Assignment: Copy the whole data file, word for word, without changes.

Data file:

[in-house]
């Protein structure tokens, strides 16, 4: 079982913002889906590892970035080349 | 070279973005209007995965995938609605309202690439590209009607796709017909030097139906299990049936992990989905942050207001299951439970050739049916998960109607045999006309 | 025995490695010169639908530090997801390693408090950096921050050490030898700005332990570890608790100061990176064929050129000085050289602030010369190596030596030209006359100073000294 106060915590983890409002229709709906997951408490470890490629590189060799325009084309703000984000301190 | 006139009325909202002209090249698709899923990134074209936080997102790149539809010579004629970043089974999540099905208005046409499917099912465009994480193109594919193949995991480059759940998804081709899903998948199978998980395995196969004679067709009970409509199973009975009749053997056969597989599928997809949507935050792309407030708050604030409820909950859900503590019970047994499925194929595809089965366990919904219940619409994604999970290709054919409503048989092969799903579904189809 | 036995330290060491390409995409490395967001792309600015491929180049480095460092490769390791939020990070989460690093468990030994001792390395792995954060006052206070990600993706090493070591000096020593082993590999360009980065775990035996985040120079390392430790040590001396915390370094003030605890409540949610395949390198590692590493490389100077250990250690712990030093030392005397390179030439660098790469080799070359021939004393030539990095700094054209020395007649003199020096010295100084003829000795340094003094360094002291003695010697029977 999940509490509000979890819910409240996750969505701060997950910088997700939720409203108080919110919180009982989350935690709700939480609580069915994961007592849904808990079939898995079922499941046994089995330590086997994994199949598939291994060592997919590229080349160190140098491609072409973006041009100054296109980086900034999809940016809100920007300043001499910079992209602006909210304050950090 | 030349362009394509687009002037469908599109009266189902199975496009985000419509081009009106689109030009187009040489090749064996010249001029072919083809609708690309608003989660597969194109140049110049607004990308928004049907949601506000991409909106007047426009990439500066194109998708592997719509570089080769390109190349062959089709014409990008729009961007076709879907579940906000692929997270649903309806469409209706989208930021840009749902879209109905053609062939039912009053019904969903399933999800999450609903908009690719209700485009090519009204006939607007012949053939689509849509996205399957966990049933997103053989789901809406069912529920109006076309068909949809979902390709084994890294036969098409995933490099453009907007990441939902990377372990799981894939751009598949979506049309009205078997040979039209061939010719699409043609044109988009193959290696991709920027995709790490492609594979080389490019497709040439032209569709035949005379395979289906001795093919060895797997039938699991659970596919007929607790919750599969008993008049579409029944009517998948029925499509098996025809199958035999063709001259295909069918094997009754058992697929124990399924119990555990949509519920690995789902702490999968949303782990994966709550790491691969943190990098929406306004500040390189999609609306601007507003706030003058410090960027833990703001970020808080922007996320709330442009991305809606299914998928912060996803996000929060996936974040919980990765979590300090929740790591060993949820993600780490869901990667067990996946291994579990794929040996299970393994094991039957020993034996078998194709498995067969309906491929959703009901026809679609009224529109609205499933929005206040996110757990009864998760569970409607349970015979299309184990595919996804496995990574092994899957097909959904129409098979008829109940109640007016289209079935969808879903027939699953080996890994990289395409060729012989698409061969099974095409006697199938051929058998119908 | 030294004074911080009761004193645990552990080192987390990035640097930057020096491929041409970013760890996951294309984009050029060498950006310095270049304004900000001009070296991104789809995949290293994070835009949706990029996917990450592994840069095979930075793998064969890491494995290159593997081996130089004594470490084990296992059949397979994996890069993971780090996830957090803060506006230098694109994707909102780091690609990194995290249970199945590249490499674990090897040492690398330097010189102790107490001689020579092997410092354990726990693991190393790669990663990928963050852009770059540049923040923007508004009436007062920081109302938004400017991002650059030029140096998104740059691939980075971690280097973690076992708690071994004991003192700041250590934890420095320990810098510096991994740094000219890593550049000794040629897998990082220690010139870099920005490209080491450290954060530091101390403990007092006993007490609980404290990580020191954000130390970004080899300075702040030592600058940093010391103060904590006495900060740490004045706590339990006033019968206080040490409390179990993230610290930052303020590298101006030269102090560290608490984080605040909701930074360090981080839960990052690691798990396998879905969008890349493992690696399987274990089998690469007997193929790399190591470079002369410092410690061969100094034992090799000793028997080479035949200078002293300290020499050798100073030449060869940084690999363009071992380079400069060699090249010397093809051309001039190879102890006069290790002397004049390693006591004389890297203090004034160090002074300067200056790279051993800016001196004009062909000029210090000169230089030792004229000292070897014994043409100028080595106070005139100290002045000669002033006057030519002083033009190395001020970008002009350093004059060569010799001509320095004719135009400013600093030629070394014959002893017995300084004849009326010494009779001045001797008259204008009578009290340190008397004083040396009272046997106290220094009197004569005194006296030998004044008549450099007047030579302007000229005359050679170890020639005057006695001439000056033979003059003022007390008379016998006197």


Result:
[in-house]
């Protein structure tokens, strides 16, 4: 079982913002889906590892970035080349 | 070279973005209007995965995938609605309202690439590209009607796709017909030097139906299990049936992990989905942050207001299951439970050739049916998960109607045999006309 | 025995490695010169639908530090997801390693408090950096921050050490030898700005332990570890608790100061990176064929050129000085050289602030010369190596030596030209006359100073000294 106060915590983890409002229709709906997951408490470890490629590189060799325009084309703000984000301190 | 006139009325909202002209090249698709899923990134074209936080997102790149539809010579004629970043089974999540099905208005046409499917099912465009994480193109594919193949995991480059759940998804081709899903998948199978998980395995196969004679067709009970409509199973009975009749053997056969597989599928997809949507935050792309407030708050604030409820909950859900503590019970047994499925194929595809089965366990919904219940619409994604999970290709054919409503048989092969799903579904189809 | 036995330290060491390409995409490395967001792309600015491929180049480095460092490769390791939020990070989460690093468990030994001792390395792995954060006052206070990600993706090493070591000096020593082993590999360009980065775990035996985040120079390392430790040590001396915390370094003030605890409540949610395949390198590692590493490389100077250990250690712990030093030392005397390179030439660098790469080799070359021939004393030539990095700094054209020395007649003199020096010295100084003829000795340094003094360094002291003695010697029977 999940509490509000979890819910409240996750969505701060997950910088997700939720409203108080919110919180009982989350935690709700939480609580069915994961007592849904808990079939898995079922499941046994089995330590086997994994199949598939291994060592997919590229080349160190140098491609072409973006041009100054296109980086900034999809940016809100920007300043001499910079992209602006909210304050950090 | 030349362009394509687009002037469908599109009266189902199975496009985000419509081009009106689109030009187009040489090749064996010249001029072919083809609708690309608003989660597969194109140049110049607004990308928004049907949601506000991409909106007047426009990439500066194109998708592997719509570089080769390109190349062959089709014409990008729009961007076709879907579940906000692929997270649903309806469409209706989208930021840009749902879209109905053609062939039912009053019904969903399933999800999450609903908009690719209700485009090519009204006939607007012949053939689509849509996205399957966990049933997103053989789901809406069912529920109006076309068909949809979902390709084994890294036969098409995933490099453009907007990441939902990377372990799981894939751009598949979506049309009205078997040979039209061939010719699409043609044109988009193959290696991709920027995709790490492609594979080389490019497709040439032209569709035949005379395979289906001795093919060895797997039938699991659970596919007929607790919750599969008993008049579409029944009517998948029925499509098996025809199958035999063709001259295909069918094997009754058992697929124990399924119990555990949509519920690995789902702490999968949303782990994966709550790491691969943190990098929406306004500040390189999609609306601007507003706030003058410090960027833990703001970020808080922007996320709330442009991305809606299914998928912060996803996000929060996936974040919980990765979590300090929740790591060993949820993600780490869901990667067990996946291994579990794929040996299970393994094991039957020993034996078998194709498995067969309906491929959703009901026809679609009224529109609205499933929005206040996110757990009864998760569970409607349970015979299309184990595919996804496995990574092994899957097909959904129409098979008829109940109640007016289209079935969808879903027939699953080996890994990289395409060729012989698409061969099974095409006697199938051929058998119908 | 030294004074911080009761004193645990552990080192987390990035640097930057020096491929041409970013760890996951294309984009050029060498950006310095270049304004900000001009070296991104789809995949290293994070835009949706990029996917990450592994840069095979930075793998064969890491494995290159593997081996130089004594470490084990296992059949397979994996890069993971780090996830957090803060506006230098694109994707909102780091690609990194995290249970199945590249490499674990090897040492690398330097010189102790107490001689020579092997410092354990726990693991190393790669990663990928963050852009770059540049923040923007508004009436007062920081109302938004400017991002650059030029140096998104740059691939980075971690280097973690076992708690071994004991003192700041250590934890420095320990810098510096991994740094000219890593550049000794040629897998990082220690010139870099920005490209080491450290954060530091101390403990007092006993007490609980404290990580020191954000130390970004080899300075702040030592600058940093010391103060904590006495900060740490004045706590339990006033019968206080040490409390179990993230610290930052303020590298101006030269102090560290608490984080605040909701930074360090981080839960990052690691798990396998879905969008890349493992690696399987274990089998690469007997193929790399190591470079002369410092410690061969100094034992090799000793028997080479035949200078002293300290020499050798100073030449060869940084690999363009071992380079400069060699090249010397093809051309001039190879102890006069290790002397004049390693006591004389890297203090004034160090002074300067200056790279051993800016001196004009062909000029210090000169230089030792004229000292070897014994043409100028080595106070005139100290002045000669002033006057030519002083033009190395001020970008002009350093004059060569010799001509320095004719135009400013600093030629070394014959002893017995300084004849009326010494009779001045001797008259204008009578009290340190008397004083040396009272046997106290220094009197004569005194006296030998004044008549450099007047030579302007000229005359050679170890020639005057006695001439000056033979003059003022007390008379016998006197």